"Just a spoon full of nutritional yeast can make the vitamins go down...I'll show you the most delightful way!"
I thought channeling Mary Poppins might help you read on and not shy away from what I am about to suggest you add to your food.Yellow in color and with a nutty cheesy flavor, nutritional yeast is an inactive yeast that is a favorite amongst many vegans because of its unique flavor and similarity to cheese when added to foods. A lot of people I know like to sprinkle it on hot popcorn, garlic bread, or create a “cheesy” pasta sauce.
I am not going to lie to you dear readers, I was a little scared of the flakes and it wasn't because of the flake in the name. It was the yeast part. Yeast?? Oh a word that had such a negative connotation in my vocab. Why do I need to be eating yeast? I had all sorts of thoughts and worries about if it was something I needed to add to my diet. So I read. And researched. And read some more. And I figured, hey it couldn't hurt to try right? That's what this blog is about! I would like to share a little about what I found out.
Soooo…What IS it?
“Nutritional yeast is a tasty product you can find in natural foods markets. These yellow flakes are a pure strain of yeast called Saccharomyces cerevisiae. In the same family as edible mushrooms, yeast has been used in food and beverage production for more than 5,000 years. Today, the same strain is used to brew beer, make wine, and leaven breads as well as develop the nutritionally-rich food called nutritional yeast .
Each batch of nutritional yeast is grown on a mixture of cane and beet molasses for a period of seven days. B-vitamins are added during the process to provide the yeast with the nutrients it needs to grow. When harvested, the yeast is washed, pasteurized, and dried on roller drum dryers before it is ready for market. It is then used by food manufacturers in food products, added to boost the nutrient levels in pet foods, and simply packaged for sale in natural foods stores.
Vegans (strict vegetarians) have used it for years as a source of vitamin B-12, an essential nutrient found primarily in animal products. Health seekers who strive to eat primarily a whole foods diet use nutritional yeast because it tastes really good with certain foods and adds extra nutrients to their diet. It can be added when you cook quinoa in quinoa recipes, in salad dressings made with flax seed oil, or even sprinkled on top of free range chicken.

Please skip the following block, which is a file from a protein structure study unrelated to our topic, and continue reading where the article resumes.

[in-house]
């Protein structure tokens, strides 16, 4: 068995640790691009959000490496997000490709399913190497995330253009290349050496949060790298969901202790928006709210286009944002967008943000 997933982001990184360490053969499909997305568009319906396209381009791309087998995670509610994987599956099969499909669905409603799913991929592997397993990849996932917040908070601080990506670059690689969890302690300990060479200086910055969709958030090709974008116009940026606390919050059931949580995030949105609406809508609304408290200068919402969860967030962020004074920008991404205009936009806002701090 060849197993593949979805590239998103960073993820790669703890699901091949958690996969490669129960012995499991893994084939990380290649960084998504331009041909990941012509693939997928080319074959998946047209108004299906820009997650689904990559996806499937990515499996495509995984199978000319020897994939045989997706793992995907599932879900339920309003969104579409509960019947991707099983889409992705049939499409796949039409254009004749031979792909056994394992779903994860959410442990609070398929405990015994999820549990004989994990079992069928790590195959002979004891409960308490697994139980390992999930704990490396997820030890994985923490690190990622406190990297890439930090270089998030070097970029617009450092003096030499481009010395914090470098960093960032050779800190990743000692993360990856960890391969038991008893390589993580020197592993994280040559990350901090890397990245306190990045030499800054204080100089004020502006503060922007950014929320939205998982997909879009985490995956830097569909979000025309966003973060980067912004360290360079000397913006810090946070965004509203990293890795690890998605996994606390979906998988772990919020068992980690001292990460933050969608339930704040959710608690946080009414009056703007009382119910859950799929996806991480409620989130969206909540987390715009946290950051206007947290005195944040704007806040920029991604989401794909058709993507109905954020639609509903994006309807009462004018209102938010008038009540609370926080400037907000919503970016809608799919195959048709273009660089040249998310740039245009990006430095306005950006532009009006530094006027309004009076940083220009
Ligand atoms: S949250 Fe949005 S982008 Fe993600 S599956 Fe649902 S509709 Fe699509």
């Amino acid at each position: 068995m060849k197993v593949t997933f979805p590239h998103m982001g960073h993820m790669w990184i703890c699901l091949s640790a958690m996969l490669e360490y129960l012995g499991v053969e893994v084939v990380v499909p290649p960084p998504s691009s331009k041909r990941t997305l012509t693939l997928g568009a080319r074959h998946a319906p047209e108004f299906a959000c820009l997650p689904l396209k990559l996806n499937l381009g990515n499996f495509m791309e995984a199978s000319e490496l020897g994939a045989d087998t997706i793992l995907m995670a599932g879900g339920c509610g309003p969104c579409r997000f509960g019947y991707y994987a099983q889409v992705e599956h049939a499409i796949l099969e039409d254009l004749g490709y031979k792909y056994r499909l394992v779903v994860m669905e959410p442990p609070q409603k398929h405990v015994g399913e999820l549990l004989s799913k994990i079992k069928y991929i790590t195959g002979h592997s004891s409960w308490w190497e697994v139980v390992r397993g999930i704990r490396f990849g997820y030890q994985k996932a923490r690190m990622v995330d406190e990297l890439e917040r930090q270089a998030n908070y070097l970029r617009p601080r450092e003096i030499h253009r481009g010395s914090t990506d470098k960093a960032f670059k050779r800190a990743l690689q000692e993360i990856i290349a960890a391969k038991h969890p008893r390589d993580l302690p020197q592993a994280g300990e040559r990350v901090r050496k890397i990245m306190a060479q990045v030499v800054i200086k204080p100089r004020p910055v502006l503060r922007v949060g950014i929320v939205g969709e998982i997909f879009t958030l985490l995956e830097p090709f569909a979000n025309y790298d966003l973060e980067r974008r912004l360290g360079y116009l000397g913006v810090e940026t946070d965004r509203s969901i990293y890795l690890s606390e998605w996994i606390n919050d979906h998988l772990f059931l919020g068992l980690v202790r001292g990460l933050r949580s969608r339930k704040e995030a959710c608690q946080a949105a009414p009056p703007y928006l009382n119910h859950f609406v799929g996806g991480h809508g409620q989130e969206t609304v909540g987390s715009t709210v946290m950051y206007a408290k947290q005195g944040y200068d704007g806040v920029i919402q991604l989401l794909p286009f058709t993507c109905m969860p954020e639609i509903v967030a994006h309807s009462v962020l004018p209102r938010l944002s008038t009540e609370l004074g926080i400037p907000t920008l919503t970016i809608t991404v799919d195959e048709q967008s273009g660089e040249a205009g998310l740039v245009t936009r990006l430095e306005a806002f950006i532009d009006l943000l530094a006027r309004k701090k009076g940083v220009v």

Unlike active baking yeast, nutritional yeast is grown solely for its nutritional value. It should not be confused with brewer’s yeast, a by-product of breweries and distilleries. nutritional yeast is a low-fat, low-sodium, kosher, non-GMO food that contains no added sugars or preservatives. The cane and beet molasses used in the growing process does not make nutritional yeast sweet and is not a source of simple sugars.”
Soooo...What do I DO with it?
Well, my husband jumped the gun and stirred it right into his soy milk. Just writing that makes my stomach turn. He won't touch the stuff now and quite frankly I don't blame him. I may not have if I had a bad first experience either. Patience is both a virtue and a food experience saver. I warned him to not dive head first into these flakes if you haven’t had them before. Men. Maybe I will sneak them in when he isn't looking a tell him after.
These are meant to be mixed in with food but I wouldn’t just dump it immediately into my drink. I added it to my sautéed veggie sandwich the other day and I LOVED it! It really does give a cheesy flavor and helps thicken your dish.
I have a macaroni and “cheese” recipe that I cannot wait to try out and share with you. Will these flakes flake out on their tasty goodness when starring in my dish? Stay tuned…